This episode was literally titled, “Not in Scotland Anymore.” It was basically a whirlwind tour of 1740s Paris designed to introduce all of Outlander’s new players for the scheming that’s about to ensue. Also, lots of fancy dresses in dizzying patterns covered in ruffles. And the odd bare breast sporting a nipple piercing!

Naturally, as part of our introduction to this world, we meet several new characters. Unfortunately we did not meet Claire’s dressmaker, who deserves her own reality show. Look at this amazing cross between 1740s France and “New Look” Dior.

This looks riding-habit inspired, though it seems like there’d be a lot of bounce. Nevertheless, very impressive.

And best of all:

The woman is managing to make her way around 18th Century Paris without so much as a single skirt flounce. It’s a miracle, really.

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The first of the new players was Bonnie Prince Charlie himself. His tangerine coat was very effective, because nothing says “I’m fundamentally unserious and will lead the Highlands to disaster” than arranging a political meeting in a French brothel wearing a tangerine coat.

The prince wants Jamie to go shake some funding for the Jacobite rebellion out of the French government. Our plotting trio figures it needs to find the French minister of finance and convince him that Scotland is a bad bet. And so Claire wrangles a trip to Versailles out of her amusing new friend, Louise de Rohan, and we get to see that stunning red dress featured in the Season 2 promo materials. It looked even more daring in action; a bold move for an era before double-sided fashion tape. It’s also interesting to note that the other character who stands out for her relative simplicity of costume is Mary Hawkins, Claire’s shy fellow Englishwoman.

Claire and Jamie do manage to make an ally of Joseph Duvernay, the French minister of finance, when he puts the moves on Claire and they promise not to tell his wife. But not before they bump into Jamie’s ex, who appears to be wearing a sofa.

We also meet Louis XV, the king of France, as he is being coached through a terrible case of constipation by a bunch of advisors. (Jamie steps up to advise porridge.) But look how majestic his shitter is! Truly it is good to be the king.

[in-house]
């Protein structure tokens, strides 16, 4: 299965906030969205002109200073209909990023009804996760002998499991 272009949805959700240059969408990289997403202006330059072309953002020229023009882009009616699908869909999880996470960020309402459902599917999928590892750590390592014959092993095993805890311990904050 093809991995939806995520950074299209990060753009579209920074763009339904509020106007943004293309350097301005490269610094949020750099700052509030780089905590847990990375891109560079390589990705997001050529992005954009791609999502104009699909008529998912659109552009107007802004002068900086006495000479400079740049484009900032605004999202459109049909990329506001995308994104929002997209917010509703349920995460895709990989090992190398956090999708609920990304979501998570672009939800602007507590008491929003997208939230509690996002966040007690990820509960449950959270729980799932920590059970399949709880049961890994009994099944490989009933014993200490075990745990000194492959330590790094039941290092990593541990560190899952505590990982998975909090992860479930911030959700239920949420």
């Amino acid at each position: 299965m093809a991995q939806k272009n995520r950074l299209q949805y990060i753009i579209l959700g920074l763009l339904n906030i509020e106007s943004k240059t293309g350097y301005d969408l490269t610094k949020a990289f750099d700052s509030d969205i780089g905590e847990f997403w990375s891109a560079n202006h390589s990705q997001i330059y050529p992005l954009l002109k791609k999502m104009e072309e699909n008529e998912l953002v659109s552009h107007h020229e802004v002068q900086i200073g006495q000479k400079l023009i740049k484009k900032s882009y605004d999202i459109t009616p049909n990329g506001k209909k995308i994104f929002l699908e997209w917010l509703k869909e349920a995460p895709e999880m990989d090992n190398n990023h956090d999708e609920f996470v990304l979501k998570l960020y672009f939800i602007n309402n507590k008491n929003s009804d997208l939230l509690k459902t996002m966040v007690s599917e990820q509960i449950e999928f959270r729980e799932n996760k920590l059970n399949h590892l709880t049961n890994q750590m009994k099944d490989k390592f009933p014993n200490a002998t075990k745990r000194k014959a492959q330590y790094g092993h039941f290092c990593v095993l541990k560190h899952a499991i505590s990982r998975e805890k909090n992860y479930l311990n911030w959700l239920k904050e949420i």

Most importantly, we meet the king’s mistress, Madame Nesle de la Tourelle, and her nipples.

This particular look is taken right out of Dragonfly in Amber and has been long-awaited by die-hards. Costume designer Terry Dresbach told Vanity Fair all about it:

It was hard to find reference material for it, and we weren’t able to locate a lot of paintings where women at that time had pierced nipples, so we sort of leapt and went with the books and tried to get as close to it as we could creating it ourselves. It was difficult. There’s no jewelry store that sells it. Those nipple rings were created on my kitchen table out of Fimo clay. There were many, many attempts to make swans that would completely do what they needed to do. It’s one of the most interesting jobs I’ve had in my career.

She added that it’s one of the most intricate looks of the season: “When people get over looking at the nipples—our fans watch each episode three or four times—they’ll see that gown is very ornate, very couture, as would be appropriate for the king’s mistress. That dress would have cost a fortune to make and the detailing on it is really quite exquisite.” It’s a real showstopper, all right.

Fun fact about Madame Nesle de la Tourelle, by the way: Not only would she be mistress to Louis XV, but so would three of her four sisters at various points. You’d probably resort to breast-baring dresses and nipple jewelry, too.

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I’ll leave you with one last question to ponder: How did Claire resist snatching the Duke of Sandringham’s wig and tossing it into the fire when she found out that Black Jack Randall was alive?


Top photo courtesy Starz, other images via screencap.

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